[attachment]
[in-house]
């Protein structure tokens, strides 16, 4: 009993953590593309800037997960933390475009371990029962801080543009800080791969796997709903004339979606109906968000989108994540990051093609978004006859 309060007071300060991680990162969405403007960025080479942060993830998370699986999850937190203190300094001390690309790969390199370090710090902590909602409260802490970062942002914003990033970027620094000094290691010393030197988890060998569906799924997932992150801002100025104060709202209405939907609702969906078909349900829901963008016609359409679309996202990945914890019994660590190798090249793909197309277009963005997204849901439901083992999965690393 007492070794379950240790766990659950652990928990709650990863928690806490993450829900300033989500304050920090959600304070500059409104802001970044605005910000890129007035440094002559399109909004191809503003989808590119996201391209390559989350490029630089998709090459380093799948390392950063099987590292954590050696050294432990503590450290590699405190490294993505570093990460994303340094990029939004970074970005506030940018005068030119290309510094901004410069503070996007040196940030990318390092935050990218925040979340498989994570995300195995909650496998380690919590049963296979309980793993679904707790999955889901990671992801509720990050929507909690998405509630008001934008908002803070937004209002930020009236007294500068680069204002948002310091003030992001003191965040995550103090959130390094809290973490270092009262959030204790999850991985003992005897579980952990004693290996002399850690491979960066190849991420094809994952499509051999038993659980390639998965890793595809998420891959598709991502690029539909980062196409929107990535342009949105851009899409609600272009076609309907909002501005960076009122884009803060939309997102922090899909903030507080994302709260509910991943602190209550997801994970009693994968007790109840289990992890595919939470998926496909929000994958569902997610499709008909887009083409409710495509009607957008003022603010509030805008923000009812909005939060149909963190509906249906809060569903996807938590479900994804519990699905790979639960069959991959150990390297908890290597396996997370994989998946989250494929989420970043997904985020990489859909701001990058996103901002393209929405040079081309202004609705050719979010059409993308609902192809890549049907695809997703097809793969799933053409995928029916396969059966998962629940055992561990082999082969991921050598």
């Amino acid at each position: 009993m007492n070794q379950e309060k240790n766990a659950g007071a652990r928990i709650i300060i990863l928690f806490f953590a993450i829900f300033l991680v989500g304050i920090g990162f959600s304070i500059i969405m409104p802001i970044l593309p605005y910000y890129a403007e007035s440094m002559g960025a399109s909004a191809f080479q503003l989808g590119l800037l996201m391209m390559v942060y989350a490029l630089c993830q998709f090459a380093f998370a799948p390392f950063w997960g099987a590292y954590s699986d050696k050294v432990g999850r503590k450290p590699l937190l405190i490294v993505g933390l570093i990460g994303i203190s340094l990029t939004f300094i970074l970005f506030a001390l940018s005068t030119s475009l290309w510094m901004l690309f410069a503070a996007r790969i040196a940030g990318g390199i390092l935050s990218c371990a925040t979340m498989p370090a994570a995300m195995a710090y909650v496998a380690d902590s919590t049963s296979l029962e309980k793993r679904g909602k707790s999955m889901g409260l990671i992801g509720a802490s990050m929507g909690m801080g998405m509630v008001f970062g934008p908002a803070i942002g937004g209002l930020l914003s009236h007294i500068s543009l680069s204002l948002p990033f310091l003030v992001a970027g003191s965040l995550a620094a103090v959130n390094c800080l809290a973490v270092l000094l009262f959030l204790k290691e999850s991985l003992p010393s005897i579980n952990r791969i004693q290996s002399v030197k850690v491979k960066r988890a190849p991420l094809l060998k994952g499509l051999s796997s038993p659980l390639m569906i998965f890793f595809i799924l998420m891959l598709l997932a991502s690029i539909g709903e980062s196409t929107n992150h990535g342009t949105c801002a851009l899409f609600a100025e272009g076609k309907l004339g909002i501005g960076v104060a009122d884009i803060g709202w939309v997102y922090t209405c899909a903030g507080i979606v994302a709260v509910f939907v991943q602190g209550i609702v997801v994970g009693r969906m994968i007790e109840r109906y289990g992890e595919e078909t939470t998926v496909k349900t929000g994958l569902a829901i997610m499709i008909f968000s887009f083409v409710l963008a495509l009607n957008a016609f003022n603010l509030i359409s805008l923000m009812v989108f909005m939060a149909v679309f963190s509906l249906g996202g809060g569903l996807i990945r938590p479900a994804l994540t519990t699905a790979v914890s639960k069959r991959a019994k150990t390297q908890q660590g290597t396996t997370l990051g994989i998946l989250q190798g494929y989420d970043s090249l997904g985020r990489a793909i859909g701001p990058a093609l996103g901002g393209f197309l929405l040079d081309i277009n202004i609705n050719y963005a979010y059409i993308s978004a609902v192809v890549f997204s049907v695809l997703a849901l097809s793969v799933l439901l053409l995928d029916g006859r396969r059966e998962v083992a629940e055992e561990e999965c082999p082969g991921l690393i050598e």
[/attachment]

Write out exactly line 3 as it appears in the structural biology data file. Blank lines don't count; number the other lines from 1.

């Amino acid at each position: 009993m007492n070794q379950e309060k240790n766990a659950g007071a652990r928990i709650i300060i990863l928690f806490f953590a993450i829900f300033l991680v989500g304050i920090g990162f959600s304070i500059i969405m409104p802001i970044l593309p605005y910000y890129a403007e007035s440094m002559g960025a399109s909004a191809f080479q503003l989808g590119l800037l996201m391209m390559v942060y989350a490029l630089c993830q998709f090459a380093f998370a799948p390392f950063w997960g099987a590292y954590s699986d050696k050294v432990g999850r503590k450290p590699l937190l405190i490294v993505g933390l570093i990460g994303i203190s340094l990029t939004f300094i970074l970005f506030a001390l940018s005068t030119s475009l290309w510094m901004l690309f410069a503070a996007r790969i040196a940030g990318g390199i390092l935050s990218c371990a925040t979340m498989p370090a994570a995300m195995a710090y909650v496998a380690d902590s919590t049963s296979l029962e309980k793993r679904g909602k707790s999955m889901g409260l990671i992801g509720a802490s990050m929507g909690m801080g998405m509630v008001f970062g934008p908002a803070i942002g937004g209002l930020l914003s009236h007294i500068s543009l680069s204002l948002p990033f310091l003030v992001a970027g003191s965040l995550a620094a103090v959130n390094c800080l809290a973490v270092l000094l009262f959030l204790k290691e999850s991985l003992p010393s005897i579980n952990r791969i004693q290996s002399v030197k850690v491979k960066r988890a190849p991420l094809l060998k994952g499509l051999s796997s038993p659980l390639m569906i998965f890793f595809i799924l998420m891959l598709l997932a991502s690029i539909g709903e980062s196409t929107n992150h990535g342009t949105c801002a851009l899409f609600a100025e272009g076609k309907l004339g909002i501005g960076v104060a009122d884009i803060g709202w939309v997102y922090t209405c899909a903030g507080i979606v994302a709260v509910f939907v991943q602190g209550i609702v997801v994970g009693r969906m994968i007790e109840r109906y289990g992890e595919e078909t939470t998926v496909k349900t929000g994958l569902a829901i997610m499709i008909f968000s887009f083409v409710l963008a495509l009607n957008a016609f003022n603010l509030i359409s805008l923000m009812v989108f909005m939060a149909v679309f963190s509906l249906g996202g809060g569903l996807i990945r938590p479900a994804l994540t519990t699905a790979v914890s639960k069959r991959a019994k150990t390297q908890q660590g290597t396996t997370l990051g994989i998946l989250q190798g494929y989420d970043s090249l997904g985020r990489a793909i859909g701001p990058a093609l996103g901002g393209f197309l929405l040079d081309i277009n202004i609705n050719y963005a979010y059409i993308s978004a609902v192809v890549f997204s049907v695809l997703a849901l097809s793969v799933l439901l053409l995928d029916g006859r396969r059966e998962v083992a629940e055992e561990e999965c082999p082969g991921l690393i050598e």